It’s almost time for the American public to take advantage of their most valuable right – their right to vote. With the presidential election becoming more of a circus with each debate, the reason why you should vote (choosing a new person to lead this country) seems to sadly be forgotten.
There is potential to raise the falling voter numbers though, depending on how people view the elections right now. Of course, it will be of great help to have more voters participate in the polling process. It will especially help to have more young, reluctant millennials break out of the “why should I vote if it doesn’t make a difference?” mentality.
According to a survey compiled by the Voter News Service, only 9 percent of voters in the 2000 presidential election were in the 18-24 age range, and only 8 percent were in the 24-29 age range. Of course none of these voters were millennials at the time, but it goes to show that the turnout for youth voters was quite disappointing at the turn of the century.
These statistics remained the same after exit polls were counted for the 2004 presidential election, according to a survey conducted by Edison Media Research/Mitofsky International.
Hope was seen with the presidential elections of 2008 and 2012, though. In 2008 alone, 66 percent of voters were under 30, according to the Pew Research Center.
In this year’s presidential primary, on the Democratic side, the millennial involvement seems to be even higher than in the 2008 and 2012 primaries. This year, presidential candidate Bernie Sanders won the New Hampshire primary, per the Gallup Poll, with a 73 percent backing of millennial voters, according to The Atlantic. On the republican side, none of the candidates so far have seemed to spark that same interest in millennials.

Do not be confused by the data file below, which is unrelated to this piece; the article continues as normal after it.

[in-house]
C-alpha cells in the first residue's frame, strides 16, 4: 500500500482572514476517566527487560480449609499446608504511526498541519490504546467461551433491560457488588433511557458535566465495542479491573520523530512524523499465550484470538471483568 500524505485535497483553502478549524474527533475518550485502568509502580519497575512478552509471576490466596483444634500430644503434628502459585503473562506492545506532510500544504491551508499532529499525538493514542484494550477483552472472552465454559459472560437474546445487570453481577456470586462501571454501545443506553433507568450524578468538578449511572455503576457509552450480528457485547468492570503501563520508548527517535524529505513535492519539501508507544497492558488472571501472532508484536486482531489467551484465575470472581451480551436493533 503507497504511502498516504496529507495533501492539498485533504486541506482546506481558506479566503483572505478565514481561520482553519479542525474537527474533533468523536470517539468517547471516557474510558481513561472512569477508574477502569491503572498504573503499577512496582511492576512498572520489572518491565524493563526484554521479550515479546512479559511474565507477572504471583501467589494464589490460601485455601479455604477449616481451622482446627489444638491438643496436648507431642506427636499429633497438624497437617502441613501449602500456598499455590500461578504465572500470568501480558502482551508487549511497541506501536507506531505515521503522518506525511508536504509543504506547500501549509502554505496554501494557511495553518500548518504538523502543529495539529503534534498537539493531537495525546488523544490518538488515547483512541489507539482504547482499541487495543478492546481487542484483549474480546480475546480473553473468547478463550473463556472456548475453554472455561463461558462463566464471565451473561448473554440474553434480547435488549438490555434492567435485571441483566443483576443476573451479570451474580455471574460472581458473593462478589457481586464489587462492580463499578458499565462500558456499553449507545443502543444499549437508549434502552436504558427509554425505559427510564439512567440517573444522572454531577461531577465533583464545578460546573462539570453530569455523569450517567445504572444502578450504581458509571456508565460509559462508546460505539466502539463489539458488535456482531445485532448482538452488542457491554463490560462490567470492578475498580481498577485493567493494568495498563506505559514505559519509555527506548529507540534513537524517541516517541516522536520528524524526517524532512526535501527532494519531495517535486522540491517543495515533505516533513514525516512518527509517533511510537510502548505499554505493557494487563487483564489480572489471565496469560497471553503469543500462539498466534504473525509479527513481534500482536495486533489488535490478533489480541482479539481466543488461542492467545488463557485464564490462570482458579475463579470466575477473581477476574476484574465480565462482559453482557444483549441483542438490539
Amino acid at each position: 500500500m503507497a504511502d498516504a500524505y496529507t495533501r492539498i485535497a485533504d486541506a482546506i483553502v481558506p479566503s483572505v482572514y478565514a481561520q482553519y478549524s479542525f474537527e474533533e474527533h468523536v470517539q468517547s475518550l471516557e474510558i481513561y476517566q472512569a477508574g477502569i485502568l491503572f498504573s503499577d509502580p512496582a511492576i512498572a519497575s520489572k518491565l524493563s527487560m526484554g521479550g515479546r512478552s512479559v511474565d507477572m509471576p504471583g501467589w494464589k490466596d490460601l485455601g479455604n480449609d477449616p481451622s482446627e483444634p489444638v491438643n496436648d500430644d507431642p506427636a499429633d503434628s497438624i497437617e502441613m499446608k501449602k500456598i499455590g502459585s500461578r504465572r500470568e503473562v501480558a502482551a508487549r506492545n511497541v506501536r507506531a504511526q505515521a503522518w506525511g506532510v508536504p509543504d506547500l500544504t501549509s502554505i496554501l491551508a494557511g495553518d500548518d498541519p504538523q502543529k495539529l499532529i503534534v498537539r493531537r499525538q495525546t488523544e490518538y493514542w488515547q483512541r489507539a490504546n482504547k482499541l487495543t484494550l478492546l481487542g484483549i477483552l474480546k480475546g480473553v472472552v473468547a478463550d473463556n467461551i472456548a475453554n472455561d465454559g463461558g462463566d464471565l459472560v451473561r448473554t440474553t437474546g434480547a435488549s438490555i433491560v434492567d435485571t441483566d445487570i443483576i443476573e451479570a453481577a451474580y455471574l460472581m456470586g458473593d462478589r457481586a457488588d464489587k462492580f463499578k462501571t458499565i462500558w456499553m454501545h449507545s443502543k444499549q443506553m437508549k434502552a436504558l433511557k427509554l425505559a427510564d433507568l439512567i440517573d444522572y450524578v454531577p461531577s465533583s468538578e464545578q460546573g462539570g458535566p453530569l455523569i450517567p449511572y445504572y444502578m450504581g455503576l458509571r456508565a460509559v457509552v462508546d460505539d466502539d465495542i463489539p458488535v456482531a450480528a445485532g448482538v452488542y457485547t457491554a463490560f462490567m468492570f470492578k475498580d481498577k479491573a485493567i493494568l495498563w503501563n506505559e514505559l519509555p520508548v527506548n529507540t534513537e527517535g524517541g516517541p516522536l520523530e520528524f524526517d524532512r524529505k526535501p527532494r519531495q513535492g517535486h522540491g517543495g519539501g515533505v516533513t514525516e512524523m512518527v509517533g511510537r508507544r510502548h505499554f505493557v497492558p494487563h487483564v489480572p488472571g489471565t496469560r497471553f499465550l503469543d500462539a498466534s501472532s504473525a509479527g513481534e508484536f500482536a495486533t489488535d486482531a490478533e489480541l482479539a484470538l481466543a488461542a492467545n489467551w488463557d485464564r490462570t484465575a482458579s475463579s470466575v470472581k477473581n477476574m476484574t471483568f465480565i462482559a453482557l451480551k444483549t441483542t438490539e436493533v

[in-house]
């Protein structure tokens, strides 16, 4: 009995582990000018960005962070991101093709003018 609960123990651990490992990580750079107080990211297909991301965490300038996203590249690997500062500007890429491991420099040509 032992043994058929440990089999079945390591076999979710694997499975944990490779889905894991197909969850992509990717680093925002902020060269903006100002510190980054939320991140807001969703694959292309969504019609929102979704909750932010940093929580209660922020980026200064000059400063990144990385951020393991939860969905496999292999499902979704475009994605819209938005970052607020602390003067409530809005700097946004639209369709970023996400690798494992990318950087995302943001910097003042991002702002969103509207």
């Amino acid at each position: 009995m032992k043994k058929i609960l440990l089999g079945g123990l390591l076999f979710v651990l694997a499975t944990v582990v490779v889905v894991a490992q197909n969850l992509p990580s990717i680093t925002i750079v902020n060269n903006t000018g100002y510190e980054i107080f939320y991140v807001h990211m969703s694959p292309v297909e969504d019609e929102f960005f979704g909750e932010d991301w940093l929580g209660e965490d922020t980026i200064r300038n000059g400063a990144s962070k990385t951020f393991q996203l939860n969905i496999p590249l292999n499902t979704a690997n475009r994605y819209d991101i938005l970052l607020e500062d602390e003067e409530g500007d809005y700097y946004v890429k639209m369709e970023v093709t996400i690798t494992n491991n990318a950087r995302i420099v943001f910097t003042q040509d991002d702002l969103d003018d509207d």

Millennials need to take their decision and their vote very seriously. At this point, they cannot just be swept up by the excitement of a “political revolution,” or a “celebrity candidate,” but must ask hard questions about how exactly these candidates go about doing what they’ve promised.
The most striking example is the promise of free college tuition and free health care for all. That sounds fabulous, but with both congressional houses being run by the opposing party, how exactly could this be accomplished?
Voters need to understand that this vote is for the most important position in our country. It is imperative to look at all aspects of a presidency and what is involved with that position. By matching the perfect candidate to the position, they have a better chance of accomplishing the voter’s wishes than bringing in a wrong or weak candidate simply based on popularity.
In short, the youth vote is gaining power in the country. With two thirds of the vote for Barack Obama in 2008, it is clear that the young voters have a voice, but in order to be heard by the people that vote every year (mainly 45-64 year old white people, according to a US Census Bureau report) it is vital that you start voting now. If you don’t vote, you’re making sure your voice doesn’t matter.